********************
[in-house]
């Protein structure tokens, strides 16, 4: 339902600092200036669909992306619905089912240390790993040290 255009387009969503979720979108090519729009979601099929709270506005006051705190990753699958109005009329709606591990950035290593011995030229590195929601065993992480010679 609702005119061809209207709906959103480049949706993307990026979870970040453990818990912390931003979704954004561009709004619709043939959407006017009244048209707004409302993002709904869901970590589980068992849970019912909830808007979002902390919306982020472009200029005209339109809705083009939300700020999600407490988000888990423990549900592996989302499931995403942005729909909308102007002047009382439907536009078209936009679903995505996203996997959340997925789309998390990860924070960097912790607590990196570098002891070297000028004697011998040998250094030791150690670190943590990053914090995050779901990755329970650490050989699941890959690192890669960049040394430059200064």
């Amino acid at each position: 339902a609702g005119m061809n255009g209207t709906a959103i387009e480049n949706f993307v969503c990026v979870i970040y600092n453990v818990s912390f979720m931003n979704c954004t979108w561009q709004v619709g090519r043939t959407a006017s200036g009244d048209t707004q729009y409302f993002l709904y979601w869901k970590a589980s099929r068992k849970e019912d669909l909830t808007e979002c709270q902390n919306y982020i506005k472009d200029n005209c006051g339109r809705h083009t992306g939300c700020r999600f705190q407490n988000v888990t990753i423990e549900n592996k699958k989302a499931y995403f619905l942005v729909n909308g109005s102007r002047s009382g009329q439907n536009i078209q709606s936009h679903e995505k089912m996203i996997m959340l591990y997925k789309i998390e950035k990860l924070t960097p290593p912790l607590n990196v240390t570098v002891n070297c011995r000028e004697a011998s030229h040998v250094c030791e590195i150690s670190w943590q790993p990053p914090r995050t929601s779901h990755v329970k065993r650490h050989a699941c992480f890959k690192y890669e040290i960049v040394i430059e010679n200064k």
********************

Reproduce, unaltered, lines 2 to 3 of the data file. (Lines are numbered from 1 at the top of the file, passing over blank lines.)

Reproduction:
């Protein structure tokens, strides 16, 4: 339902600092200036669909992306619905089912240390790993040290 255009387009969503979720979108090519729009979601099929709270506005006051705190990753699958109005009329709606591990950035290593011995030229590195929601065993992480010679 609702005119061809209207709906959103480049949706993307990026979870970040453990818990912390931003979704954004561009709004619709043939959407006017009244048209707004409302993002709904869901970590589980068992849970019912909830808007979002902390919306982020472009200029005209339109809705083009939300700020999600407490988000888990423990549900592996989302499931995403942005729909909308102007002047009382439907536009078209936009679903995505996203996997959340997925789309998390990860924070960097912790607590990196570098002891070297000028004697011998040998250094030791150690670190943590990053914090995050779901990755329970650490050989699941890959690192890669960049040394430059200064």
């Amino acid at each position: 339902a609702g005119m061809n255009g209207t709906a959103i387009e480049n949706f993307v969503c990026v979870i970040y600092n453990v818990s912390f979720m931003n979704c954004t979108w561009q709004v619709g090519r043939t959407a006017s200036g009244d048209t707004q729009y409302f993002l709904y979601w869901k970590a589980s099929r068992k849970e019912d669909l909830t808007e979002c709270q902390n919306y982020i506005k472009d200029n005209c006051g339109r809705h083009t992306g939300c700020r999600f705190q407490n988000v888990t990753i423990e549900n592996k699958k989302a499931y995403f619905l942005v729909n909308g109005s102007r002047s009382g009329q439907n536009i078209q709606s936009h679903e995505k089912m996203i996997m959340l591990y997925k789309i998390e950035k990860l924070t960097p290593p912790l607590n990196v240390t570098v002891n070297c011995r000028e004697a011998s030229h040998v250094c030791e590195i150690s670190w943590q790993p990053p914090r995050t929601s779901h990755v329970k065993r650490h050989a699941c992480f890959k690192y890669e040290i960049v040394i430059e010679n200064k």